Tuesday's college football: Indiana-Purdue cancel rivalry game again

Associated Press

Indiana and Purdue have squared off on the football field every year since 1920.

Now, their rivalry game for the Old Oaken Bucket has been canceled for the second time in two weeks — and the third time this season. Athletic directors Scott Dolson and Mike Bobinski said Friday’s game had been scrapped because of continuing concerns over COVID-19.

Jack Tuttle and the Hoosiers won't be playing the Boilermakers this week.

“As we stated last week, we know the history and tradition of this great rivalry game and how much it means to our current students, alumni and fans,” they said Tuesday. “Both universities worked extremely hard in an effort to play, but at this time it just isn’t possible.”

The final month of the season, including bowl games, is likely to be affected by the pandemic, just as the regular season was. Approximately 125 games since late August have been postponed or canceled, including the Frisco Bowl scheduled for Saturday: SMU had to withdraw from the game about 25 miles from its Dallas campus and its opponent, UTSA, is switching to the First Responders Bowl at SMU’s stadium Dec. 26 against a team to be determined later.

In Indiana, the cancellation came just as the Boilermakers (2-4) appeared ready to resume football activities after pausing them a week ago on the same day Indiana took the same step.

It’s unclear whether the cancellation will end a bizarre year which began with Brohm missing the season-opener after testing positive for COVID-19.

“We’re not looking down that road,” coach Jeff Brohm said Monday when asked whether Purdue might be interesting in playing in a bowl game since there is no minimum number of wins needed this season.

The cancellation is a disappointing blow to the Hoosiers (6-1), who are having one of their best seasons in decades. The Hoosiers haven’t won a bowl game since 1991 and Allen believes that would be a good way to wrap up a historic season.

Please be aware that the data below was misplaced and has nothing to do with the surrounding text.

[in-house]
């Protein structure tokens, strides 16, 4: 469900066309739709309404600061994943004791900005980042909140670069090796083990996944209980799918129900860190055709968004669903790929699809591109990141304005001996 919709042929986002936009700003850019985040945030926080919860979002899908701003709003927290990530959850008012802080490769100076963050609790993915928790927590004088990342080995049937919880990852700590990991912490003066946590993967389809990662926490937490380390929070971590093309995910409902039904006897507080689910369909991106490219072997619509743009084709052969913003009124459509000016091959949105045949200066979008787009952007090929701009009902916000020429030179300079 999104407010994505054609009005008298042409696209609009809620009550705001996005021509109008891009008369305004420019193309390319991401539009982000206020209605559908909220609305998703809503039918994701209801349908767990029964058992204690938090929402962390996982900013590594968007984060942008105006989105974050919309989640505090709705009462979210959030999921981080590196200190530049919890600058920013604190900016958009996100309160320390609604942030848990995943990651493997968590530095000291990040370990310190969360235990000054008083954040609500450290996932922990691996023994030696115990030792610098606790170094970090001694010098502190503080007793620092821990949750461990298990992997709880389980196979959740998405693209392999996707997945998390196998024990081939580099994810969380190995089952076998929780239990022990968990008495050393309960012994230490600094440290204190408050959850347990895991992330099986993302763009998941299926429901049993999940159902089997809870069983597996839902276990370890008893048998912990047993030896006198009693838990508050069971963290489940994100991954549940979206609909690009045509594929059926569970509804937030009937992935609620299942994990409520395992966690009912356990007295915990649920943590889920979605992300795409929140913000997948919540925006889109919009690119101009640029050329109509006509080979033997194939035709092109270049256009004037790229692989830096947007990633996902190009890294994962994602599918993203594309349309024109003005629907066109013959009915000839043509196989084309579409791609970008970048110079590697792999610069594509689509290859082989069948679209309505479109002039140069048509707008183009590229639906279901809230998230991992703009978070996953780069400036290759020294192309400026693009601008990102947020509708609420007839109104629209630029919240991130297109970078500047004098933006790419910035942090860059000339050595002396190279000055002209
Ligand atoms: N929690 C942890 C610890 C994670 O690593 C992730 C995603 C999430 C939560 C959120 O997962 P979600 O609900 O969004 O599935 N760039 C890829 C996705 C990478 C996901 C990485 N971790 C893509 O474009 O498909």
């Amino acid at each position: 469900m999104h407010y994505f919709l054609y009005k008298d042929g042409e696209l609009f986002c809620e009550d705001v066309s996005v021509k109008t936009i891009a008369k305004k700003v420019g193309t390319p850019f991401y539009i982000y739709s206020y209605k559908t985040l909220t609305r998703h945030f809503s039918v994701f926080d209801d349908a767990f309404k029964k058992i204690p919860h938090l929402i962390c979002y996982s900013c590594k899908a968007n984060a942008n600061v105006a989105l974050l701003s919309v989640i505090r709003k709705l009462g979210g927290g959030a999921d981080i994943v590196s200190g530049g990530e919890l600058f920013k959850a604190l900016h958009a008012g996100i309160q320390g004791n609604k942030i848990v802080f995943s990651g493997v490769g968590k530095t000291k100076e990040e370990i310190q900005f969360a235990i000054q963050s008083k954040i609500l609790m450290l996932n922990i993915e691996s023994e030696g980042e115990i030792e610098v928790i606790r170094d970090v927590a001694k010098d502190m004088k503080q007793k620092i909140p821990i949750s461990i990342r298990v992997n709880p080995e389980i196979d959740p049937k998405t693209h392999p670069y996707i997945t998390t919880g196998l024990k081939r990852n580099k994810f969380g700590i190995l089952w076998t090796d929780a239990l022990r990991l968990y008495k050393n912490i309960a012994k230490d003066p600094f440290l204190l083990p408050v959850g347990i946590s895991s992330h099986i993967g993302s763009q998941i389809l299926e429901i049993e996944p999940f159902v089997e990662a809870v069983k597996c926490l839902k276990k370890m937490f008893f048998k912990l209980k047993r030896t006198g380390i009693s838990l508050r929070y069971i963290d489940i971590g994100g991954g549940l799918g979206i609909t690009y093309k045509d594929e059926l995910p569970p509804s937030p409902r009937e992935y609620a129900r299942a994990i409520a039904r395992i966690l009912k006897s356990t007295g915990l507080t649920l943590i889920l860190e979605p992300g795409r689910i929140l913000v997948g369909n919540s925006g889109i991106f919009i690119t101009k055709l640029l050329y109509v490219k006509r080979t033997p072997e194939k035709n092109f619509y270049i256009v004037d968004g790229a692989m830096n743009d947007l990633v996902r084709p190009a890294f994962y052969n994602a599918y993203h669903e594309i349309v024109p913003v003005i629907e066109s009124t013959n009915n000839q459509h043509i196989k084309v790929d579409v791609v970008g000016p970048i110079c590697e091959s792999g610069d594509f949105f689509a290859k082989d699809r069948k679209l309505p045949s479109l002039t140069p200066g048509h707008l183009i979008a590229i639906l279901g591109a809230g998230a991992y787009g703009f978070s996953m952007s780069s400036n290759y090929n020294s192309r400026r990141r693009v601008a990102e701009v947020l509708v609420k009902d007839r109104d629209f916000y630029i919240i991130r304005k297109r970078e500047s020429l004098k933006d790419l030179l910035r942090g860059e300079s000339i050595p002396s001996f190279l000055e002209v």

Big Ten offensive honors

Ohio State quarterback Justin Fields is the Big Ten Offensive Player of the Year, according to a vote by conference coaches and media.

A Heisman Trophy finalist in 2019 when he delivered one of the most productive seasons by a Buckeyes quarterback, Fields has been spectacular this year for the third-ranked Buckeyes. The junior leads the nation in completion percentage and the Big Ten in total yards per game by a wide margin at 392.2. He has 1,407 yards passing with 15 touchdowns and three interceptions in five games.

Fields, the Big Ten Quarterback of the Year, was picked first-team, all-conference by both the coaches and media. So were running backs Tyler Goodson of Iowa and Mohamed Ibrahim of Minnesota; guards Kendrick Green of Illinois and Wyatt Davis of Ohio State; and tackles Alaric Jackson of Iowa and Thayer Munford of Ohio State.

Also receiving first-team honors from the coaches were Ohio State receivers Chris Olave and Garrett Wilson; Buckeyes center Josh Myers, Wisconsin tackle Cole Van Lanen and Penn State tight end Pat Freiermuth.

The media picked receivers Ty Fryfogle of Indiana and David Bell of Purdue, Iowa center Tyler Linderbaum and Wisconsin tight end Jake Ferguson.

Fryfogle (Receiver of the Year), Ibrahim (Running Back of the Year), Freiermuth (Tight End of the Year) and Davis (Offensive Lineman of the Year) took individual honors.

Beamer's deal

New South Carolina coach Shane Beamer has received a five-year contract worth $13.75 million.

Beamer, 43, was named to replace fired Will Muschamp earlier this month. Beamer’s contract was approved by the South Carolina Board of Trustees on Tuesday.

Beamer will make $2.75 million per season with a base salary of $1.1 million and guaranteed compensation of $1.65 million from outside rights holders.

The first-time head coach can achieve several bonuses depending on the team’s play ranging from $200,000 for reaching the Southeastern Conference title game to $1 million for winning the national championship.

The university would owe Beamer 65% of his annual salary — some $1.78 million — for each year remaining on the contract should it terminate the deal without cause.

Beamer would also owe the school should he choose to leave before the end of the deal, paying $7 million if he goes in the next year with the amount reduced by $1 million per season over the contract’s length.

South Carolina owes Muschamp close to $16 million on the buyout of his contract, which had three years remaining when he was dismissed in November.